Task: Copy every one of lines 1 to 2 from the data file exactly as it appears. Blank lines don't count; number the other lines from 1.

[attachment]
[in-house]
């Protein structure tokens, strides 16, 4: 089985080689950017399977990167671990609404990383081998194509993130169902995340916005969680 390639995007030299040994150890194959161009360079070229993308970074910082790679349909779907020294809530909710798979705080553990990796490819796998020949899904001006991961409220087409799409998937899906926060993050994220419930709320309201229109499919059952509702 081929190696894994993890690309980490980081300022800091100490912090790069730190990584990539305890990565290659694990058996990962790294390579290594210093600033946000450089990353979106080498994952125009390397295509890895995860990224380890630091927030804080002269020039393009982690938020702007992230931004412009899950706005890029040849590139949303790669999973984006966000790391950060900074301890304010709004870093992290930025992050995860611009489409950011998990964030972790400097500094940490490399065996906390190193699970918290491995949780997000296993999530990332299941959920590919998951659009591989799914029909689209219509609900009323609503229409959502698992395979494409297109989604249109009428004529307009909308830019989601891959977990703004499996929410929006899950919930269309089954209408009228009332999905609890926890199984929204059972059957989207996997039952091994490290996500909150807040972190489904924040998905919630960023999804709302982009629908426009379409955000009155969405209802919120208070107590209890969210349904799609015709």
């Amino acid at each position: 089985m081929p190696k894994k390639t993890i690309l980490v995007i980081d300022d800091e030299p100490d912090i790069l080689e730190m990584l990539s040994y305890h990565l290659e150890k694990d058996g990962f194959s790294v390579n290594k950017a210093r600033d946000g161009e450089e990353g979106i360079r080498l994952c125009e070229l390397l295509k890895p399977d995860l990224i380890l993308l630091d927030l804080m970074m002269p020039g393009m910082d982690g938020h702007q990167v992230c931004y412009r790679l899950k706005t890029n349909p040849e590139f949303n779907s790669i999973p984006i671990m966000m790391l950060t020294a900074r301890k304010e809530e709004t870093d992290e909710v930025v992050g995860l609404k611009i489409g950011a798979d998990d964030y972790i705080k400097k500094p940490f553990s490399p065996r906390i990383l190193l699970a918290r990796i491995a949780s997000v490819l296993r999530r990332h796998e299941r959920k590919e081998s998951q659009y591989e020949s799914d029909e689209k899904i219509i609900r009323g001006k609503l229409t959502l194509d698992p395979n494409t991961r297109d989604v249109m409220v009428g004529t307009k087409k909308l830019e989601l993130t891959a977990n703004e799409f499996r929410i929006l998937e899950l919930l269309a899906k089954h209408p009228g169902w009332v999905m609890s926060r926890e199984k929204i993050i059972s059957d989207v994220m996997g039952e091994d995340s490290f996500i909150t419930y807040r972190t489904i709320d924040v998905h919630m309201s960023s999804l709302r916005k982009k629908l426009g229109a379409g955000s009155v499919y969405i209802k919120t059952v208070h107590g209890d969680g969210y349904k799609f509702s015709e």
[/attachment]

[in-house]
């Protein structure tokens, strides 16, 4: 089985080689950017399977990167671990609404990383081998194509993130169902995340916005969680 390639995007030299040994150890194959161009360079070229993308970074910082790679349909779907020294809530909710798979705080553990990796490819796998020949899904001006991961409220087409799409998937899906926060993050994220419930709320309201229109499919059952509702 081929190696894994993890690309980490980081300022800091100490912090790069730190990584990539305890990565290659694990058996990962790294390579290594210093600033946000450089990353979106080498994952125009390397295509890895995860990224380890630091927030804080002269020039393009982690938020702007992230931004412009899950706005890029040849590139949303790669999973984006966000790391950060900074301890304010709004870093992290930025992050995860611009489409950011998990964030972790400097500094940490490399065996906390190193699970918290491995949780997000296993999530990332299941959920590919998951659009591989799914029909689209219509609900009323609503229409959502698992395979494409297109989604249109009428004529307009909308830019989601891959977990703004499996929410929006899950919930269309089954209408009228009332999905609890926890199984929204059972059957989207996997039952091994490290996500909150807040972190489904924040998905919630960023999804709302982009629908426009379409955000009155969405209802919120208070107590209890969210349904799609015709």